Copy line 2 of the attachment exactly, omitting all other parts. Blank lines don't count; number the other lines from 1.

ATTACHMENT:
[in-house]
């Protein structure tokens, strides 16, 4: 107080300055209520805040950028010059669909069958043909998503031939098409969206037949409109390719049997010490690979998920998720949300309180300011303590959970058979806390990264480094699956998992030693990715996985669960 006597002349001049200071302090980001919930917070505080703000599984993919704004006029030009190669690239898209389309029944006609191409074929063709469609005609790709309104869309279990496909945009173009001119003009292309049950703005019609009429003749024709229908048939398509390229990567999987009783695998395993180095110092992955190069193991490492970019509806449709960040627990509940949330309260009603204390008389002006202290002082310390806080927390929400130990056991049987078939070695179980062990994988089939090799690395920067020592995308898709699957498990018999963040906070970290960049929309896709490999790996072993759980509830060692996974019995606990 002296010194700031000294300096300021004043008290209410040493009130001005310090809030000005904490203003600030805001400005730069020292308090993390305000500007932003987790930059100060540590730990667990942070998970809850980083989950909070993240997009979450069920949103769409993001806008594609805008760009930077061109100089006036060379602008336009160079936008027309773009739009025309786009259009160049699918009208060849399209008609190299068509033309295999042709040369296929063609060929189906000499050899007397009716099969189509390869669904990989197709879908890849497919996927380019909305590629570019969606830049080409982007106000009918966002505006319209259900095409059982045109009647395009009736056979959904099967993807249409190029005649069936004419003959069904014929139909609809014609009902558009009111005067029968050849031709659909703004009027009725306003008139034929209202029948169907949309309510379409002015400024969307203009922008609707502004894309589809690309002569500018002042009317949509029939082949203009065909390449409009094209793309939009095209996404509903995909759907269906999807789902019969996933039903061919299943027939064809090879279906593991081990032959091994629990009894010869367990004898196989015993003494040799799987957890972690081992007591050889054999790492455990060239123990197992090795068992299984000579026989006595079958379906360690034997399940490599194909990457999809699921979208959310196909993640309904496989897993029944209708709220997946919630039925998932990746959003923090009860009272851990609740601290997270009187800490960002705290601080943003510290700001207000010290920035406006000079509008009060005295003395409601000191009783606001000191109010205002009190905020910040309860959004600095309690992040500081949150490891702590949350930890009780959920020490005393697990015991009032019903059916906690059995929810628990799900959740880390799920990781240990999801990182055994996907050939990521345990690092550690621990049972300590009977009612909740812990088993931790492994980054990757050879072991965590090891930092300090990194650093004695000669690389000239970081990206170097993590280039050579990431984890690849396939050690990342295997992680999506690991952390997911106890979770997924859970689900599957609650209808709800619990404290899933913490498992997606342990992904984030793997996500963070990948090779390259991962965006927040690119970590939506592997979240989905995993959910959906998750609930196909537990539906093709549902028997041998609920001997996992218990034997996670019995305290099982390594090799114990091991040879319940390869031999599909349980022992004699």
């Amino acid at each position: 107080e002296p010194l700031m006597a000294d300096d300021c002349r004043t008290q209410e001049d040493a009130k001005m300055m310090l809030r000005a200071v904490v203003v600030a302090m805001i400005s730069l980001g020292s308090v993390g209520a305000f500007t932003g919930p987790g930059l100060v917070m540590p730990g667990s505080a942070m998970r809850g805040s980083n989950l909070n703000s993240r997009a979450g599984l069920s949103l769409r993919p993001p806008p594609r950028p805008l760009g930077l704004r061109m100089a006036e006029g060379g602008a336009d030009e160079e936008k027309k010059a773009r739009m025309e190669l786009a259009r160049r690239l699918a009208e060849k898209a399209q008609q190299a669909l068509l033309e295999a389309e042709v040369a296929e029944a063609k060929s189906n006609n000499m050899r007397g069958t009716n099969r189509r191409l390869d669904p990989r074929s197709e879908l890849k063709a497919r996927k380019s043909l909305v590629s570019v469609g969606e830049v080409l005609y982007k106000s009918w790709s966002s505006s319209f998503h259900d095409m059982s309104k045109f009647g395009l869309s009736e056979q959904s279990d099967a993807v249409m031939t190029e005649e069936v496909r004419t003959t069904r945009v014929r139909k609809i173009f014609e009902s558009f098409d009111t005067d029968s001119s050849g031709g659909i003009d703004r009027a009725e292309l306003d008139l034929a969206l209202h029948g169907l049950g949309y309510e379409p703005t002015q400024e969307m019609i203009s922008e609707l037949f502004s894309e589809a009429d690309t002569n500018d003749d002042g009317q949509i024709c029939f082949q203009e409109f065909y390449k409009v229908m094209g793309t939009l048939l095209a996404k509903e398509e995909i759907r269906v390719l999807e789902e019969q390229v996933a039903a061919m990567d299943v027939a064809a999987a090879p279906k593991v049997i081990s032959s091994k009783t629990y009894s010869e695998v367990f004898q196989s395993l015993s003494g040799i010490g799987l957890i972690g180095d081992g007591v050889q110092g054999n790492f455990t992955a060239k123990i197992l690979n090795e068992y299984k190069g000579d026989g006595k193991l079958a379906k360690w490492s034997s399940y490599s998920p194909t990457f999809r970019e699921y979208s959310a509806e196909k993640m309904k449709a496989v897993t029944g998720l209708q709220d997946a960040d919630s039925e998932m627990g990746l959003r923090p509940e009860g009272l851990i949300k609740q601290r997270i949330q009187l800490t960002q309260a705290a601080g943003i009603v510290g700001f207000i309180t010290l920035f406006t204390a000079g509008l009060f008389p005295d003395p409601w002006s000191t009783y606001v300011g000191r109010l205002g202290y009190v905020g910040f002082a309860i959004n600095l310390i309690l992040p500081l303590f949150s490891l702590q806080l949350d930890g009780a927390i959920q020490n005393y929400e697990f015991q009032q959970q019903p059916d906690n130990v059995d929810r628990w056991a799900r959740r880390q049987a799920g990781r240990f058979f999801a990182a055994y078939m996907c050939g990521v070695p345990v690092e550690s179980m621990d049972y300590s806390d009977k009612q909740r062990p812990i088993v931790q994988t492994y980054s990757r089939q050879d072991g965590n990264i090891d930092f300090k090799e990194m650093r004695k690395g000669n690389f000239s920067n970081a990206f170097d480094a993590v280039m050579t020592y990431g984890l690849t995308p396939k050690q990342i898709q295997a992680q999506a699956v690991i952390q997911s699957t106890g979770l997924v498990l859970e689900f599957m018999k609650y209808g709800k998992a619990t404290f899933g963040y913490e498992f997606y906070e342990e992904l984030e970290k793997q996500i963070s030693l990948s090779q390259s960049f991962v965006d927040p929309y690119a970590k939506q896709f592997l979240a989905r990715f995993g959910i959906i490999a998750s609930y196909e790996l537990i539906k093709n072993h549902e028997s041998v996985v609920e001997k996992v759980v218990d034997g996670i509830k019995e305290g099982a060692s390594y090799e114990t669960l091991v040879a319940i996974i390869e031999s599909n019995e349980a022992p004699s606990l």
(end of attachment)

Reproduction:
């Protein structure tokens, strides 16, 4: 107080300055209520805040950028010059669909069958043909998503031939098409969206037949409109390719049997010490690979998920998720949300309180300011303590959970058979806390990264480094699956998992030693990715996985669960 006597002349001049200071302090980001919930917070505080703000599984993919704004006029030009190669690239898209389309029944006609191409074929063709469609005609790709309104869309279990496909945009173009001119003009292309049950703005019609009429003749024709229908048939398509390229990567999987009783695998395993180095110092992955190069193991490492970019509806449709960040627990509940949330309260009603204390008389002006202290002082310390806080927390929400130990056991049987078939070695179980062990994988089939090799690395920067020592995308898709699957498990018999963040906070970290960049929309896709490999790996072993759980509830060692996974019995606990 002296010194700031000294300096300021004043008290209410040493009130001005310090809030000005904490203003600030805001400005730069020292308090993390305000500007932003987790930059100060540590730990667990942070998970809850980083989950909070993240997009979450069920949103769409993001806008594609805008760009930077061109100089006036060379602008336009160079936008027309773009739009025309786009259009160049699918009208060849399209008609190299068509033309295999042709040369296929063609060929189906000499050899007397009716099969189509390869669904990989197709879908890849497919996927380019909305590629570019969606830049080409982007106000009918966002505006319209259900095409059982045109009647395009009736056979959904099967993807249409190029005649069936004419003959069904014929139909609809014609009902558009009111005067029968050849031709659909703004009027009725306003008139034929209202029948169907949309309510379409002015400024969307203009922008609707502004894309589809690309002569500018002042009317949509029939082949203009065909390449409009094209793309939009095209996404509903995909759907269906999807789902019969996933039903061919299943027939064809090879279906593991081990032959091994629990009894010869367990004898196989015993003494040799799987957890972690081992007591050889054999790492455990060239123990197992090795068992299984000579026989006595079958379906360690034997399940490599194909990457999809699921979208959310196909993640309904496989897993029944209708709220997946919630039925998932990746959003923090009860009272851990609740601290997270009187800490960002705290601080943003510290700001207000010290920035406006000079509008009060005295003395409601000191009783606001000191109010205002009190905020910040309860959004600095309690992040500081949150490891702590949350930890009780959920020490005393697990015991009032019903059916906690059995929810628990799900959740880390799920990781240990999801990182055994996907050939990521345990690092550690621990049972300590009977009612909740812990088993931790492994980054990757050879072991965590090891930092300090990194650093004695000669690389000239970081990206170097993590280039050579990431984890690849396939050690990342295997992680999506690991952390997911106890979770997924859970689900599957609650209808709800619990404290899933913490498992997606342990992904984030793997996500963070990948090779390259991962965006927040690119970590939506592997979240989905995993959910959906998750609930196909537990539906093709549902028997041998609920001997996992218990034997996670019995305290099982390594090799114990091991040879319940390869031999599909349980022992004699």